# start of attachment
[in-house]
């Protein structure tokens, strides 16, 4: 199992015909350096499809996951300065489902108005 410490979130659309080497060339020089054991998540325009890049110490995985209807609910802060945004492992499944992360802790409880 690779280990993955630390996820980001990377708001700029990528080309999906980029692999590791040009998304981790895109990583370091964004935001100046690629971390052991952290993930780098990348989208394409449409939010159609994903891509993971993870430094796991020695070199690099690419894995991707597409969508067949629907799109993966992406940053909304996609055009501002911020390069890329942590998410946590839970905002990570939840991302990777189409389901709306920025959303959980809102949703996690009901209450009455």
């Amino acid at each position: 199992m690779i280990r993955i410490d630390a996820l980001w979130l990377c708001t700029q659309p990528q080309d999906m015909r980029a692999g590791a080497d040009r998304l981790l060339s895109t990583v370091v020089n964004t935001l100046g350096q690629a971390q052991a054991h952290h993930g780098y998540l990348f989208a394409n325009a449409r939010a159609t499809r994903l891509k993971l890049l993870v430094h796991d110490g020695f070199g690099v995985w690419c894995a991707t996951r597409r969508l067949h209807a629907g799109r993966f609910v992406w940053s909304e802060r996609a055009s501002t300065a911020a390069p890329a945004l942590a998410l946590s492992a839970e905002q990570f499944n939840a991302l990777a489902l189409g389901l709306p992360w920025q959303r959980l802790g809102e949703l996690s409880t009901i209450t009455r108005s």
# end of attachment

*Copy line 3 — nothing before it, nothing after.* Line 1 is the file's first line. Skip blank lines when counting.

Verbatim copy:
């Amino acid at each position: 199992m690779i280990r993955i410490d630390a996820l980001w979130l990377c708001t700029q659309p990528q080309d999906m015909r980029a692999g590791a080497d040009r998304l981790l060339s895109t990583v370091v020089n964004t935001l100046g350096q690629a971390q052991a054991h952290h993930g780098y998540l990348f989208a394409n325009a449409r939010a159609t499809r994903l891509k993971l890049l993870v430094h796991d110490g020695f070199g690099v995985w690419c894995a991707t996951r597409r969508l067949h209807a629907g799109r993966f609910v992406w940053s909304e802060r996609a055009s501002t300065a911020a390069p890329a945004l942590a998410l946590s492992a839970e905002q990570f499944n939840a991302l990777a489902l189409g389901l709306p992360w920025q959303r959980l802790g809102e949703l996690s409880t009901i209450t009455r108005s």